*Unless, of course, you just keep winning. If you win 8 championships in a row it’s not like I would say oh no that’s more than 6 years doesn’t count. You get the idea.

Saint George Rugby League club in the NSW state competition in Australia won 11 straight premierships from 1956 through 1966. THAT is a dynasty.

I disagree. This would seem to classify the Buffalo Bills of the '90s as a dynasty (lost four Super bowls in a row) when that seems clearly wrong to me.

Well they were an American Football League dynasty :wink: .

I think this runs into the strange thing in American sports where the best team may not be the Champion. In leagues where everyone plays each other home and away and the most points wins (think European soccer leagues), the best team is almost always (like 99.9%) the Champion. OTOH, in the NFL, you have the 2007-2008 season, where the best team, an undefeated New England Patriots, lost the Superbowl to the 6 loss New York Giants.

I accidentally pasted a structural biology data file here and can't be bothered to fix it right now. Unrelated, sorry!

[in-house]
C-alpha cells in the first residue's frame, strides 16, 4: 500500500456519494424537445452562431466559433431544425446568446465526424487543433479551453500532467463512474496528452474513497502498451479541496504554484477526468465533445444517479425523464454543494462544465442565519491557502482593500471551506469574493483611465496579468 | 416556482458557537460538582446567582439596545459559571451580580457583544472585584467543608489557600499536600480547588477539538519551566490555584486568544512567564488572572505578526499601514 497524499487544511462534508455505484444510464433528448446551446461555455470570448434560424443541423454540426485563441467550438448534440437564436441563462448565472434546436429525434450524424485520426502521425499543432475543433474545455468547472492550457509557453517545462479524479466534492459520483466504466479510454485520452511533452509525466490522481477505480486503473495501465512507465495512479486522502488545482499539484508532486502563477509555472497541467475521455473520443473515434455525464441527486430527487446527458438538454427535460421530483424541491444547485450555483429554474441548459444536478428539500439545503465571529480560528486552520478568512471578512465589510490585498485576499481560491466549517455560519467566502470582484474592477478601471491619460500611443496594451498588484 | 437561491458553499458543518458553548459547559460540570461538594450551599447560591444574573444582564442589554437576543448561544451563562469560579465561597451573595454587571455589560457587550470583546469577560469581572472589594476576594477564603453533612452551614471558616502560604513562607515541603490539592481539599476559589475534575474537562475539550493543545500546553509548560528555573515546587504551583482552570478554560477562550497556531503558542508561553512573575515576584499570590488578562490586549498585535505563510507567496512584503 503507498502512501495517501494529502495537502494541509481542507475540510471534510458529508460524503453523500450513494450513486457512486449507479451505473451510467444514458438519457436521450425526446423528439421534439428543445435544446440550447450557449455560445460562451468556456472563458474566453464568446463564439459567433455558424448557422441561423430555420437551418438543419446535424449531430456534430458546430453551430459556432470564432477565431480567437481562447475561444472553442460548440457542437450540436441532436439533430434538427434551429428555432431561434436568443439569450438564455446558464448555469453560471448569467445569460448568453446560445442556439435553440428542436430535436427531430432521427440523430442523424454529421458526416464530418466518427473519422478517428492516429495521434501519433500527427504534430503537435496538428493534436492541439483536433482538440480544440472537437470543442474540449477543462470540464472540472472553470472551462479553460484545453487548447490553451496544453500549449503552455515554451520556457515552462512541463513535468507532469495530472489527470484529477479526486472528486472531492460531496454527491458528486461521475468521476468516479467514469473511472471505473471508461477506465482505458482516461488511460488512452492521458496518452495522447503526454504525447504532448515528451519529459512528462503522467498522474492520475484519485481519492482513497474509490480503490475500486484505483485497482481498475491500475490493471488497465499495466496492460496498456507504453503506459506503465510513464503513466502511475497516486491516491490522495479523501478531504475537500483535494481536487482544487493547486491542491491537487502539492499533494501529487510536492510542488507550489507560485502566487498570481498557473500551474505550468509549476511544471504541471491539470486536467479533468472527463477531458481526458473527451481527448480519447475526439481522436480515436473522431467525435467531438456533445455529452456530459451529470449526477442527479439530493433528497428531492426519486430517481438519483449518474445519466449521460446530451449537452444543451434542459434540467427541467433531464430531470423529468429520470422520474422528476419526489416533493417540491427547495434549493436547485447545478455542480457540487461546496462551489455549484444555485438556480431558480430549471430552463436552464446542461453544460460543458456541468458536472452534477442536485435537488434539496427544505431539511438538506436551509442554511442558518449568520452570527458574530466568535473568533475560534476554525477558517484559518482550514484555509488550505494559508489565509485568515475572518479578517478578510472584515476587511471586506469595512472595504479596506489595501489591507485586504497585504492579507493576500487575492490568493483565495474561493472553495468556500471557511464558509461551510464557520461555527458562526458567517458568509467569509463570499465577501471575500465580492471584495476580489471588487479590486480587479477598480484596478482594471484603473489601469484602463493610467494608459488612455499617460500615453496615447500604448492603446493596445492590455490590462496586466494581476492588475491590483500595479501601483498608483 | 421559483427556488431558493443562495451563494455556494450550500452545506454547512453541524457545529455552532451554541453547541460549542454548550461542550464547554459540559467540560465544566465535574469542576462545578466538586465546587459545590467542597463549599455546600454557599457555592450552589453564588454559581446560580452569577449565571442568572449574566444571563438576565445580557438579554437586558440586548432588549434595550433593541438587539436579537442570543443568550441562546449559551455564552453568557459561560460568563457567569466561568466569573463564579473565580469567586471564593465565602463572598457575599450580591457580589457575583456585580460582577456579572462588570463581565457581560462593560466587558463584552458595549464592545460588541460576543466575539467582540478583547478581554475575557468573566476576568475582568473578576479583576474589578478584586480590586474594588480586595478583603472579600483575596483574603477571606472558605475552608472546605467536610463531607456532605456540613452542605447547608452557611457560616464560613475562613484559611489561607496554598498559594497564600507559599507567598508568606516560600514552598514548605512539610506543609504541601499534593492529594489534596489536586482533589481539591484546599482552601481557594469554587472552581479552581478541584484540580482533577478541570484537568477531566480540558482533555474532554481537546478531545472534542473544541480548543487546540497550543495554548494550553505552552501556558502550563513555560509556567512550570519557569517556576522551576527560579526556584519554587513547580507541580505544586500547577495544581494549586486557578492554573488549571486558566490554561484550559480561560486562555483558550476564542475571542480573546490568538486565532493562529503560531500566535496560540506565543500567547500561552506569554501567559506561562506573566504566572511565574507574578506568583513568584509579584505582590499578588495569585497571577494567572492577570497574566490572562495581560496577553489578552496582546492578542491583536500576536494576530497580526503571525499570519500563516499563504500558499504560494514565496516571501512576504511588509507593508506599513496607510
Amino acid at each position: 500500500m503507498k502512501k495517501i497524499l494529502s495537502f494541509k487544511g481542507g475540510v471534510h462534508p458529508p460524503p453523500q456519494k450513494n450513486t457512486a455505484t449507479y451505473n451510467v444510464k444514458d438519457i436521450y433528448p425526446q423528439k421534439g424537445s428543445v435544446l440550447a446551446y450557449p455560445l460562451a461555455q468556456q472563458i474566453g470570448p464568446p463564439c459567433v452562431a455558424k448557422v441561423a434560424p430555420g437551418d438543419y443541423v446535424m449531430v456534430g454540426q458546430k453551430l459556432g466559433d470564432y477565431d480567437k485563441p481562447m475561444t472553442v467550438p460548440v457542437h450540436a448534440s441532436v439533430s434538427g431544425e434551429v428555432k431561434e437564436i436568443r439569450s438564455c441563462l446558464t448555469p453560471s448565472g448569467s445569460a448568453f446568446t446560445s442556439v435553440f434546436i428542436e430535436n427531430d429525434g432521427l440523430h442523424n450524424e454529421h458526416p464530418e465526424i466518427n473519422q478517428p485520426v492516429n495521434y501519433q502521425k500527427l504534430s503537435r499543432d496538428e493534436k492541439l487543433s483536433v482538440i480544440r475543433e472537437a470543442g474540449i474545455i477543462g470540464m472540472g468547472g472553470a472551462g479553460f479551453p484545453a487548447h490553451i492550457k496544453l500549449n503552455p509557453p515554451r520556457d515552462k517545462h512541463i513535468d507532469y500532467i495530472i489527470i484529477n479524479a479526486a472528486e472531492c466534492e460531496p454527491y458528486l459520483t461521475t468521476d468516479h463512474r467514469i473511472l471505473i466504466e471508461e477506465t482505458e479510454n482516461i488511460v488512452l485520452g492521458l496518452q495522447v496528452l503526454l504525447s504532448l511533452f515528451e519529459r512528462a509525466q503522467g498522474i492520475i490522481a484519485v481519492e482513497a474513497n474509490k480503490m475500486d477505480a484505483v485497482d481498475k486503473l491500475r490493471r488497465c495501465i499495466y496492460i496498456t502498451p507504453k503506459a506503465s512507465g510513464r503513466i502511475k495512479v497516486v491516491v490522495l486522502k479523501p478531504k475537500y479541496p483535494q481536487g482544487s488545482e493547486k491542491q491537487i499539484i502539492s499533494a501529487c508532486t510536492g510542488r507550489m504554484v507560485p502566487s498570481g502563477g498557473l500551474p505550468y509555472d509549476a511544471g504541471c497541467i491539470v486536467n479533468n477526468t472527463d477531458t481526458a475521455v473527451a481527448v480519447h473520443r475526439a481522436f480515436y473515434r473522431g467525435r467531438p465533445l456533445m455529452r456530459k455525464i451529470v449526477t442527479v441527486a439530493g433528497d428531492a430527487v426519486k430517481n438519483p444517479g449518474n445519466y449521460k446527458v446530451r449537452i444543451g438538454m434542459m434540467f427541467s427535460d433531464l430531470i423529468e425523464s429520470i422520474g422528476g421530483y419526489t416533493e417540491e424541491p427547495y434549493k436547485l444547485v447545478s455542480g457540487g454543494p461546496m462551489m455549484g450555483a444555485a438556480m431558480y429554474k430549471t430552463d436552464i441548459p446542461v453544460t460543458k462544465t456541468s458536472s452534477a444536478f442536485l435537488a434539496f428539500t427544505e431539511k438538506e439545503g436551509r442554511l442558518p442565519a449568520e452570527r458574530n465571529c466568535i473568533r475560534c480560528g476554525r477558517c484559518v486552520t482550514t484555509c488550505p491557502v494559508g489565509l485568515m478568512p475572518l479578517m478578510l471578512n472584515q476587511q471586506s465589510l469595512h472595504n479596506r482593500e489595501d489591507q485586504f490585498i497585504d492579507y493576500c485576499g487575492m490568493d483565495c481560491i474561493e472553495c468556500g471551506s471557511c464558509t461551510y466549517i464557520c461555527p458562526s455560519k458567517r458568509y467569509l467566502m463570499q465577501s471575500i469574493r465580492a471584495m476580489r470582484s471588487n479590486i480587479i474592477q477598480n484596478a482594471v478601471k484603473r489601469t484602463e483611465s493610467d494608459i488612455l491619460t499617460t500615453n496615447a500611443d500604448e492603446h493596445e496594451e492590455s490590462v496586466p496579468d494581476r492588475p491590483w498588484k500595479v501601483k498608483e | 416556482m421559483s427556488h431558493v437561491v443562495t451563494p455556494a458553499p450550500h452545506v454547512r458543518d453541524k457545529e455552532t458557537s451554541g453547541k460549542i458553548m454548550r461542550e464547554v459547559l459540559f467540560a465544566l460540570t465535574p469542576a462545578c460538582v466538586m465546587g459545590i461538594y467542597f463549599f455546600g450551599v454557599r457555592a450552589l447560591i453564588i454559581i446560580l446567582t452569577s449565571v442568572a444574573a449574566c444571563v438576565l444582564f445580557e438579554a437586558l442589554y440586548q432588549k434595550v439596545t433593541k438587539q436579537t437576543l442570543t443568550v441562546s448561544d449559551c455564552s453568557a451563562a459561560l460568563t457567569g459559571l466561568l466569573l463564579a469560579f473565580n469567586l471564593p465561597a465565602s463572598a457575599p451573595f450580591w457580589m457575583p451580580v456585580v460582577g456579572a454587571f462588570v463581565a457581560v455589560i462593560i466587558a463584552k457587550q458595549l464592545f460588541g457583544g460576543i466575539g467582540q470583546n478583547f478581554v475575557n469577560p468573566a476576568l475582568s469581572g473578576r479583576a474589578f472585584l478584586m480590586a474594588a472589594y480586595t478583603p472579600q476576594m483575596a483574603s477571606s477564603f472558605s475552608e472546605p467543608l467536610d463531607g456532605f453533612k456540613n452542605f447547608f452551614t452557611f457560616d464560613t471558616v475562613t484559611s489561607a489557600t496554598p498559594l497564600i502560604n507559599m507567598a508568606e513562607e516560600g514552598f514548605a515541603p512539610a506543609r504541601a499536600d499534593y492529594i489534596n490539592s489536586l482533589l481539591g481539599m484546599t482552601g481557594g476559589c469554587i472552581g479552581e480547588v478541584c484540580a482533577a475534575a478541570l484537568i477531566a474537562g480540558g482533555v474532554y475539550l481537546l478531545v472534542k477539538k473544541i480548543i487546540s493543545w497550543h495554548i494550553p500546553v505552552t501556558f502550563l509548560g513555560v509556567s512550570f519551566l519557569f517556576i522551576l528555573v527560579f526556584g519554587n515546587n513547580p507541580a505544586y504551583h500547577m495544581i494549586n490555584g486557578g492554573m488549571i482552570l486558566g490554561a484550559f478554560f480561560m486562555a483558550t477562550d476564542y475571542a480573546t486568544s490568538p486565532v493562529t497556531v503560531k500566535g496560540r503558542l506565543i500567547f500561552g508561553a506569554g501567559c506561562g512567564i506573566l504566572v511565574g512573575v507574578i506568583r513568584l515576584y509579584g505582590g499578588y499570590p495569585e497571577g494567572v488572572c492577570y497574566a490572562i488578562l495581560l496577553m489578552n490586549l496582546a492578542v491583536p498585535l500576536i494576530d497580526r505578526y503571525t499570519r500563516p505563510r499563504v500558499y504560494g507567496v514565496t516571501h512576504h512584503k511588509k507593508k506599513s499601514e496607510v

For me, a sports dynasty is a team with an extended run of success. That boils down to:

  • Multiple championships
  • Consistently challenging for the championship, even in years in which they don’t wind up winning it (so, winning records, going deep in the playoffs, etc.)
  • Over an extended period of time – five seasons is probably the bare minimum

Given that:

  • I do think of the early '90s Cowboys as a dynasty, though a short one.
  • As much as I liked the Bills from that same era, and as good as they were, with four straight Super Bowl appearances, the fact that they never won one precludes them from being a dynasty.
  • I think of the 2001-2019 Patriots as one extended dynasty. Yes, there’s a ten-year gap between the early Super Bowl wins for them, and the later run, but in that nine-year “drought,” they made the playoffs eight times, made it to the AFC Championship game five times, and lost the Super Bowl twice.

There’s also continuity in personnel - namely Tom Brady and Bill Belichick.